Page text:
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In February, 2009, Guy Turcotte a cardiologist stabbed his two young children, Anne-Sophie, 3, and Olivier, 5, 46 times while they were lying in their beds. Turcotte admitted to the killings, but in the subsequent murder trial he claimed he could not recall carrying them out.
The Guy Turcotte murder trial was one of the most closely followed in recent history in Canada — both horrifying and captivating the public.
The jury deliberated for 5 days, deciding on the fate of the cardiologist charged with first-degree murder in the deaths of his children Olivier and Anne-Sophie.
The trial hinged on Turcotte’s state of mind at the time of the February 2009 slayings. Was he trying to get revenge on his estranged wife, a fellow doctor, for cheating on him with a mutual friend? Or was he a sick man who had lost all reason?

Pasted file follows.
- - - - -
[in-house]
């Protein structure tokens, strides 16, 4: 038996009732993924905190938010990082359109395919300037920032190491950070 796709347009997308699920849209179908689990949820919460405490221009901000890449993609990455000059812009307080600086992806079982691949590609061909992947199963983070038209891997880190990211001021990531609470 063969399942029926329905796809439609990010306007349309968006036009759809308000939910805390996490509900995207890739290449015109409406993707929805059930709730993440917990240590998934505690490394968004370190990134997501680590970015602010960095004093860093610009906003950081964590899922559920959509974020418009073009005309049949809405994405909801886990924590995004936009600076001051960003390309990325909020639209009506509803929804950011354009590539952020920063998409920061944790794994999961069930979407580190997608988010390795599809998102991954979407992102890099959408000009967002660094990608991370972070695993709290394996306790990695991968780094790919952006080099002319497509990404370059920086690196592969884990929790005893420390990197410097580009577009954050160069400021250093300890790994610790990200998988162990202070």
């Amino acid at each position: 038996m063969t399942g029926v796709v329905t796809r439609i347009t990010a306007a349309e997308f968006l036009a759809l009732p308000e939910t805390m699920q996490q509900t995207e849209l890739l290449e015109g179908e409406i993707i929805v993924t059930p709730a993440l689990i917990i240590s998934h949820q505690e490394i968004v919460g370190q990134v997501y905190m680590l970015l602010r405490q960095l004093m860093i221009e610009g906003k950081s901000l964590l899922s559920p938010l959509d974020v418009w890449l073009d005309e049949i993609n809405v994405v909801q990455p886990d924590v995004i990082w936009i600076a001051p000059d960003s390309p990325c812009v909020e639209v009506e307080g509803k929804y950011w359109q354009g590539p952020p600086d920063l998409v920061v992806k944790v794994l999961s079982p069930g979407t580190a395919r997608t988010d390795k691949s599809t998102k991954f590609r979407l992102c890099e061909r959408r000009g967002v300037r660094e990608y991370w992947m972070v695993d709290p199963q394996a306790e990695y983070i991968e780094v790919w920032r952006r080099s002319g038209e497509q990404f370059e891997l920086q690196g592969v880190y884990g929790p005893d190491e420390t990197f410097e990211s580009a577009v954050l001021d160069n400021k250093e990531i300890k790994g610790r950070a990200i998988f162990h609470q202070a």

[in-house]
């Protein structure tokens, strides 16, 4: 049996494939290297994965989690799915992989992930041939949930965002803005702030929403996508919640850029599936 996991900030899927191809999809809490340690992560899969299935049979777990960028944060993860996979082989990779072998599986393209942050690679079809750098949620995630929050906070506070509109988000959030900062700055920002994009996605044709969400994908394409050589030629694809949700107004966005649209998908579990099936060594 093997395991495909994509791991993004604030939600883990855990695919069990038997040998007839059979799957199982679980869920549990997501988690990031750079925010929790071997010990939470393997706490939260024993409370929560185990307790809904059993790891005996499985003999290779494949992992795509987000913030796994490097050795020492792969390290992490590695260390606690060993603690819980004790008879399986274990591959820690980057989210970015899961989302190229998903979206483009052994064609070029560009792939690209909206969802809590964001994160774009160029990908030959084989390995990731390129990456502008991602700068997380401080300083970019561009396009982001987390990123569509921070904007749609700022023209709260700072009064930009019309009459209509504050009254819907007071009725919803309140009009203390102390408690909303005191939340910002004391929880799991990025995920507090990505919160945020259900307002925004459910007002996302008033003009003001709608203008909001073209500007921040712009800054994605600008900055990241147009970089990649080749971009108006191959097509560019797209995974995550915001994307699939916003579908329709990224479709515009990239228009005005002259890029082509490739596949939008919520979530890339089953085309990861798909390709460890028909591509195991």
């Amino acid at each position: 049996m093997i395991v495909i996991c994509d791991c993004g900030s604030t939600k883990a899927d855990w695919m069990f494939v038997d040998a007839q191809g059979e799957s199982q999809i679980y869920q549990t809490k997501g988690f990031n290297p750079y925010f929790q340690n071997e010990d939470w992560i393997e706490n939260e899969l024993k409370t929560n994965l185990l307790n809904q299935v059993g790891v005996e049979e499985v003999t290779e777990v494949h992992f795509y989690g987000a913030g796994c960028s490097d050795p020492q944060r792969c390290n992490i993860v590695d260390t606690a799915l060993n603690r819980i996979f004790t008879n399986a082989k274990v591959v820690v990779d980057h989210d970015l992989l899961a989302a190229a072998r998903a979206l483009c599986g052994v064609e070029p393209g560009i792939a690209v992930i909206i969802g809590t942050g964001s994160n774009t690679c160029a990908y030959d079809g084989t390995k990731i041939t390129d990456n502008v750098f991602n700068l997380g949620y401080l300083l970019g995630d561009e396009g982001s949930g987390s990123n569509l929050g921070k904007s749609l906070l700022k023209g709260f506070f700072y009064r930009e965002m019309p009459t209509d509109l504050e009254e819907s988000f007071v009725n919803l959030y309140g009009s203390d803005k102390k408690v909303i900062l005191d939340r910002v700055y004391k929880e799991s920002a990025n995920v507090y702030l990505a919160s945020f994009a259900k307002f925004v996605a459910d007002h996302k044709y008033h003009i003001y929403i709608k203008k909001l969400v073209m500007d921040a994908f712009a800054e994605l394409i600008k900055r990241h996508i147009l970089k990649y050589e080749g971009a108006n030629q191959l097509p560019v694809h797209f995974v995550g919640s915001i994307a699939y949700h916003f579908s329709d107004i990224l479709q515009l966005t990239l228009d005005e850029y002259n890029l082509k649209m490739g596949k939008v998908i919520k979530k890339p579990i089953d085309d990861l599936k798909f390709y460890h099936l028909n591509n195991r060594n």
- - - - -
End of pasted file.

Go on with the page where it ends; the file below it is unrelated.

Turcotte’s lawyers argued he had been rendered temporarily insane over the recent breakup of his marriage with Ms. Gaston. In the July verdict, a jury found he was “not criminally responsible” for his actions.
In September, Turcotte faced a five-person mental health tribunal to determine whether he should be released, or whether he should be detained for another year.
As the mental health tribunal decided whether to set Guy Turcotte free, hundreds of protesters gathered in 14 Quebec cities calling for an overhaul of the justice system.
Crown prosecutors are seeking a retrial for Turcotte, arguing that the judge erred in law in his instructions to the jury. NOT CRIMINALLY RESPONSIBLE-TRAVESTY OF JUSTICE-Dan Zupansky
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